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    derekwwp's Avatar
    derekwwp Posts: 12, Reputation: 1
    New Member

    Aug 28, 2007, 11:29 PM
    GFCI Outlet and Related Circuit Breaker
    I have a 15 amp GFCI outlet that is connected to a 15 amp outside breaker. When using electrical items on the circuit, my outside breaker is tripping without the inside GFCI breakers tripping. I am wondering whether the outside breaker is faulty or should be 20 amps. It doesn't make sense to me that the GFCI breakers are not tripping but the outside one is. Please help.
    tanndog's Avatar
    tanndog Posts: 8, Reputation: 3
    New Member

    Aug 29, 2007, 12:40 AM
    GFCI will only interrupt current if the current going out of the outlet is not equal to that coming in by some set percentage. So if you have a 15 Amp GFCI it will trip when overloaded usually 150% of rating or when something like .5 amps difference from going out to coming back to nuetral. A regular 15 amp breaker will only trip when loaded to usually 150% of its rating. This could be very different based on long time trip setpoint and short time, this is a design of the breaker. I would need more info to help you fully. Does the outside breaker trip when the load first starts or when the load has run for a while? What model breakers are they and what are the trip settings? It sounds like you are experiencing an over load condition for the breaker outside, breakers do go bad but verrrryyy rarely. Is this a new system you have put in? If so were both breakers put in at same time?
    KISS's Avatar
    KISS Posts: 12,510, Reputation: 839
    Uber Member

    Aug 29, 2007, 04:17 AM
    I think you are calling the outside "breaker" a 15 A rated GFCI and the inside "breaker" a 15 A breaker. If this is the case a GFCI means a Ground Fault Circuit Interrupter and will not trip when a circuit is overloaded. The 15 A rating of the GFCI means that you can plug in a item that draws 15 A without damaging the receptacle. They trip for different kinds of faults. "Overloaded" means drawing in excess of 15 Amps. Breakers are not exact. Time and the amount of overload determines whether the breaker will trip.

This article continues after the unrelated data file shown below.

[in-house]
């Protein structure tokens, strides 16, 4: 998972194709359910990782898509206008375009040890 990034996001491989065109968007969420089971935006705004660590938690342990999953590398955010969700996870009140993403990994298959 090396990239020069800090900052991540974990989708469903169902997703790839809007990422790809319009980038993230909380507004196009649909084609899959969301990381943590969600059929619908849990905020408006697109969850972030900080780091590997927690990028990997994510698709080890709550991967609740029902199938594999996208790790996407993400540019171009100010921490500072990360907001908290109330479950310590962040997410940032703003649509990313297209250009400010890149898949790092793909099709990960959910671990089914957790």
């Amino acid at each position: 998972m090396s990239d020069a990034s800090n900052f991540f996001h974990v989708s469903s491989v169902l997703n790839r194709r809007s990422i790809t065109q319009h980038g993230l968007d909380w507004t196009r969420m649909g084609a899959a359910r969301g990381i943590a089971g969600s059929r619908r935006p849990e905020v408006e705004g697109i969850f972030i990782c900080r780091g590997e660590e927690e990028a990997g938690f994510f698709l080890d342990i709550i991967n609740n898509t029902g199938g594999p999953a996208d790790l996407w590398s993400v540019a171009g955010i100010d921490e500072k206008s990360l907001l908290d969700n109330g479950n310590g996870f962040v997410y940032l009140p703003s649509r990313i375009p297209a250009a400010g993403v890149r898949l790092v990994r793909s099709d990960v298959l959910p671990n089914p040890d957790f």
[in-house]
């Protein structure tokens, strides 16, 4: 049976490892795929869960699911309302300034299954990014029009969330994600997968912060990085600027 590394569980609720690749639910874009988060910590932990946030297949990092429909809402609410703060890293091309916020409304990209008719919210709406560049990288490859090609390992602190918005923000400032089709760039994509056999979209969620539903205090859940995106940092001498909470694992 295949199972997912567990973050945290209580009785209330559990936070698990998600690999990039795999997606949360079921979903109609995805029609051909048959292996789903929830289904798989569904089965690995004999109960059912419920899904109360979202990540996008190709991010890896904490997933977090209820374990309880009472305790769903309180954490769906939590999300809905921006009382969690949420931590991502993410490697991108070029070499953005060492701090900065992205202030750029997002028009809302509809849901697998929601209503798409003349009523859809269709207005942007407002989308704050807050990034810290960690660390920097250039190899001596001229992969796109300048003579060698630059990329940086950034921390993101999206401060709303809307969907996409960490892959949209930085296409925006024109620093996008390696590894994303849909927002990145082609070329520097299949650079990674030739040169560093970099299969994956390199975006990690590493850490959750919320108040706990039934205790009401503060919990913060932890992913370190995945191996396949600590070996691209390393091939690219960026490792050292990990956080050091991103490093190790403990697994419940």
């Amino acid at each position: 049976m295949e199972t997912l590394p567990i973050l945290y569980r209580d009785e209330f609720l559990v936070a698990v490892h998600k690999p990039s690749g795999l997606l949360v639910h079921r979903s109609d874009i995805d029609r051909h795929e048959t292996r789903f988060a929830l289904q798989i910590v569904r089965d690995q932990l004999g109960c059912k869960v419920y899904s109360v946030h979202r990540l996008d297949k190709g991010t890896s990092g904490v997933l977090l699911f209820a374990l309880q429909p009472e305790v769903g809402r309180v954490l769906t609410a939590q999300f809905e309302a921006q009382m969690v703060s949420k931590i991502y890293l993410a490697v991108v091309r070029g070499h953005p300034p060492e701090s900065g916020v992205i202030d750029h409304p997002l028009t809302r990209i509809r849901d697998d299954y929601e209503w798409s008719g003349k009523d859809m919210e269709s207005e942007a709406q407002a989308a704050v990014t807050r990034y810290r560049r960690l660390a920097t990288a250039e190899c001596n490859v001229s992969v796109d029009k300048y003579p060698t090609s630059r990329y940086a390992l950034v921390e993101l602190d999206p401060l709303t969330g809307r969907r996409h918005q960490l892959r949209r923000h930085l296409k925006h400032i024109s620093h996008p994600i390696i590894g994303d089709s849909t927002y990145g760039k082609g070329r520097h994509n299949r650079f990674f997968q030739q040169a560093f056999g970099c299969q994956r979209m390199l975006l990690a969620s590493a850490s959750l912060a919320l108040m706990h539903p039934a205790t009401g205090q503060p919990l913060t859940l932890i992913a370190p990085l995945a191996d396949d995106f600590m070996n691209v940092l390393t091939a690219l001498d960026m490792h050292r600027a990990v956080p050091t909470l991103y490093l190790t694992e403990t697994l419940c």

20 A services usually require 12AWG wire. 15 A 14 AWG. The breaker should not be changed without changing the wire as well.

    BTW, if two standard breakers are in series they may, or may not trip simultaneously.
    derekwwp's Avatar
    derekwwp Posts: 12, Reputation: 1
    New Member

    Aug 30, 2007, 12:08 AM
    Thanks for both the responses. Tanndog, the breaker outside only trips after the load has been on for awhile. The load that is tripping the outside breaker is a hottub circulation pump and/or inline heater. I also figured out that my garage is on the same GFCI breaker, and I have a full size refrigerator running on that circuit in the garage. It sounds like the loads, when going at the same time, are too much for the circuit and are tripping the outside breaker. Perhaps I could unplug the refrigerator, run the tub, and see if the same thing happens? That may tell me something about the load. This circuit is not a new install. It came with the house that I purchases 12 years ago. But, I recently put in the tub and started experiencing this problem. The breaker specs are as follows:
    Brand looks like SA
    1 pole type MP-T
    10,000 120/240 VAC
    HACR type
    14-10 gauge

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